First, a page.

Home, the most dangerous place for women, with majority of female homicide victims worldwide killed by partners or family
Around 87,000 women were killed around the world last year, some 50,000 – or 58 per cent – at the hands of intimate partners or family members. This amounts to some six women being killed every hour by people they know, according to new research published by the United Nations Office on Drugs and Crime (UNODC) today.
The study, released for the International Day for the Elimination of Violence against Women, examines available homicide data to analyse the gender-related killing of women and girls, with a specific focus on intimate partner and family-related homicide and how this relates to the status and roles of women in society and the domestic sphere.
“While the vast majority of homicide victims are men, women continue to pay the highest price as a result of gender inequality, discrimination and negative stereotypes. They are also the most likely to be killed by intimate partners and family,” said UNODC Executive Director Yury Fedotov.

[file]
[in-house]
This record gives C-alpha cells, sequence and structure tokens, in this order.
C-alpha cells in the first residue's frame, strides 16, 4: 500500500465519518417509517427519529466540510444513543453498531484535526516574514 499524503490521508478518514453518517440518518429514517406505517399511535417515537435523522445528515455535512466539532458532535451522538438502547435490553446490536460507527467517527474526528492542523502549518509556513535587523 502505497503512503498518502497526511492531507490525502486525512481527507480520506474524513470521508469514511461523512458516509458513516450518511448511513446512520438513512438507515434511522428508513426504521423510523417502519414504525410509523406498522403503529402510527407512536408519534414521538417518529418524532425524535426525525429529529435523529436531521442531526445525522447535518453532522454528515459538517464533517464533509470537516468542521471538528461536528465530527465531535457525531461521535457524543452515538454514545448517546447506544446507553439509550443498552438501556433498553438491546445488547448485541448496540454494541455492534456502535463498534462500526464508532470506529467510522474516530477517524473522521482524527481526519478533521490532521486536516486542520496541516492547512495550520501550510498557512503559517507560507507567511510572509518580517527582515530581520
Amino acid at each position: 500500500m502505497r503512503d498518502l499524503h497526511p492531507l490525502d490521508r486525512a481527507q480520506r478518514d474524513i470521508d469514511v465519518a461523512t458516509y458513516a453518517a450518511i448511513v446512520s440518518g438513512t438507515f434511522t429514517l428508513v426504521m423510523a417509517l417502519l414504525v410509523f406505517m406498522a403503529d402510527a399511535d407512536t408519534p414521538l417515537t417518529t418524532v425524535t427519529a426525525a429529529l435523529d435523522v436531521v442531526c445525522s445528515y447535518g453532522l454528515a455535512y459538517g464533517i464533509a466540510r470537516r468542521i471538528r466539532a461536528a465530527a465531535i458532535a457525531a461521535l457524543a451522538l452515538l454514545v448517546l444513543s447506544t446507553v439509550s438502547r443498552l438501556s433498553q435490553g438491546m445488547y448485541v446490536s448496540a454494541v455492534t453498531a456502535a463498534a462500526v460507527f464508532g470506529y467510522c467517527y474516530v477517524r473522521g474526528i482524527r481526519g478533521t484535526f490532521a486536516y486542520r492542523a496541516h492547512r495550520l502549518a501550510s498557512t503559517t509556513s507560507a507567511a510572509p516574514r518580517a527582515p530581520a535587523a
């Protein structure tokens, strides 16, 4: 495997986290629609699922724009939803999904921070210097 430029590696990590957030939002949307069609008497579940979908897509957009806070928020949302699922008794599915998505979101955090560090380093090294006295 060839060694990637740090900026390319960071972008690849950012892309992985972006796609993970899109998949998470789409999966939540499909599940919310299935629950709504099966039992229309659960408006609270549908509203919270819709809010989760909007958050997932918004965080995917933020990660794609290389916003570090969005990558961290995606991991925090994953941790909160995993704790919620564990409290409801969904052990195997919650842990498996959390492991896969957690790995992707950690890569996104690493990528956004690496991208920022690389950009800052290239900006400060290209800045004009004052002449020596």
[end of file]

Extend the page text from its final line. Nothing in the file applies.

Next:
“Targeted criminal justice responses are needed to prevent and end gender-related killings. UNODC is releasing this research for the International Day for the Elimination of Violence against Women 2018 to increase understanding and inform action.”
Looking at the rate of female victims of homicide by intimate partners or family members, the study found that the global rate was around 1.3 victims per 100,000 female population.
In terms of geographical distribution, Africa and the Americas are the regions where women are most at risk of being killed by intimate partners or family members. In Africa, the rate was around 3.1 victims per 100,000 female population, while the rate in the Americas was 1.6 victims, in Oceania 1.3 and in Asia 0.9. The lowest rate was found in Europe, with 0.7 victims per 100,000 female population.
According to the study, tangible progress in protecting and saving the lives of female victims of intimate partner/family-related homicide has not been made in recent years, despite legislation and programmes developed to eradicate violence against women.
The conclusions highlight the need for effective crime prevention and criminal justice responses to violence against women that promote victim safety and empowerment while ensuring offender accountability. The study also calls for greater coordination between police and the justice system as well as health and social services and emphasizes the importance of involving men in the solution, including through early education.